Wet Paint was going to offer their stock for sale at last weekend's comics event. I would call before you stop by to pick one up.

While I don't know how each of you draws or bears down on a pen I will offer this suggestion: If you are only going to get one I would go with the 05. I tested the 03 and found that you can press lightly to get a thinner line, and then regular strength to get a full line, and harder to get a bit of flex for an even darker line. The difference between each of those lines isn't obviously great—I'm betting that if I have the thicker nib I can easily get a thicker line of that nib's "natural inclination" and then finesse thinner lines out of it, because that's how I spend my life, trying to finesse things (or so it seems, and I'm not complaining, I'm just saying). I'm picking up an 05 that I put on hold after my first test. I wouldn't get the 01 unless you work on really smooth, plate paper.

I'll keep you posted on future tests, but I wanted you to know about this so you could look into it for yourselves.

Additional Details: A $20 price tag per size pen; cartridge packs are about $9 for 6 cartridges. The pen comes with two cartridges that can both ride in the barrel of the pen.

    • Chris F
    • May 25, 2011

    does it allow you to “convert” or use other cartridges? I know Cathy Johnson talks about this a lot.

  1. Reply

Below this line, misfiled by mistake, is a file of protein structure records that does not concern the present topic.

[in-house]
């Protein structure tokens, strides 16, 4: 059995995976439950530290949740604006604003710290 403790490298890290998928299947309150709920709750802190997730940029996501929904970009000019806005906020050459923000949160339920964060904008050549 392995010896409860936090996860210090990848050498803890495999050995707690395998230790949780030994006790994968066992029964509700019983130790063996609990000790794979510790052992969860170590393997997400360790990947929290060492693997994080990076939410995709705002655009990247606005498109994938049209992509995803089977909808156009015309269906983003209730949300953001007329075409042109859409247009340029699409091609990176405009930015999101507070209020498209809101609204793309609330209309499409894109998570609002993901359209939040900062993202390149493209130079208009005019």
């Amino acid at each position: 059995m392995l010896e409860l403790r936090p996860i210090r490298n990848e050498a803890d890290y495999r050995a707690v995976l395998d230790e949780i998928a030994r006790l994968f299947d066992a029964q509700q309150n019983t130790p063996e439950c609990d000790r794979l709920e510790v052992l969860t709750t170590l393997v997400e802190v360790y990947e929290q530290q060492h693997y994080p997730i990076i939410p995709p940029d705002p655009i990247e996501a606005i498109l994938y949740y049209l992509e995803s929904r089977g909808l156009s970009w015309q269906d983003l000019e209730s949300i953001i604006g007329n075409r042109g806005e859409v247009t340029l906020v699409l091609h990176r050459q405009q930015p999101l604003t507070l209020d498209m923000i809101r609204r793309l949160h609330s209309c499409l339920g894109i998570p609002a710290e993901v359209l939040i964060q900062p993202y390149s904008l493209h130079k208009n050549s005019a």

Good to know! Pens (or ink) that say they are waterproof and then run everywhere when I watercolor over them are a pet peeve of mine. I’m not talking about a little softening of the line or slight bleeding, but actually running. Man, I hate that.

  2. Reply

    Melisa, you might be having a paper sizing (the stuff they put on the surface) issue on pens you’re testing. You might want to read the post I link to about “It’s not waterproof until it’s waterproof.”
    I’ve only tested this pen on a couple papers so far.

  3. Reply

    Excellent question Chris. I don’t know if a converter is made for it. It has short stubby cartridges that look like no other cartridge I’ve seen so using other pen’s cartridges is out of the question. You could as Wet Paint if they are going to get a converter (I’ll ask them sometime if I remember.)

    And if you’re wondering about filling these cartridges with your own selection of ink I would rate it problematic if it isn’t indeed impossible. They have that ball flow system at the top and it’s hard to get ink past that back into a cartridge (though someone told me once they did it on another type of pen).

    • BJ
    • May 29, 2011

    Chris, even if they don’t make a converter for it, you can get a syringe set and refill the old cartridge with whatever ink you want.

Leave a Reply

Your email address will not be published.

This site uses Akismet to reduce spam. Learn how your comment data is processed.

Close Cookmode

Pin It on Pinterest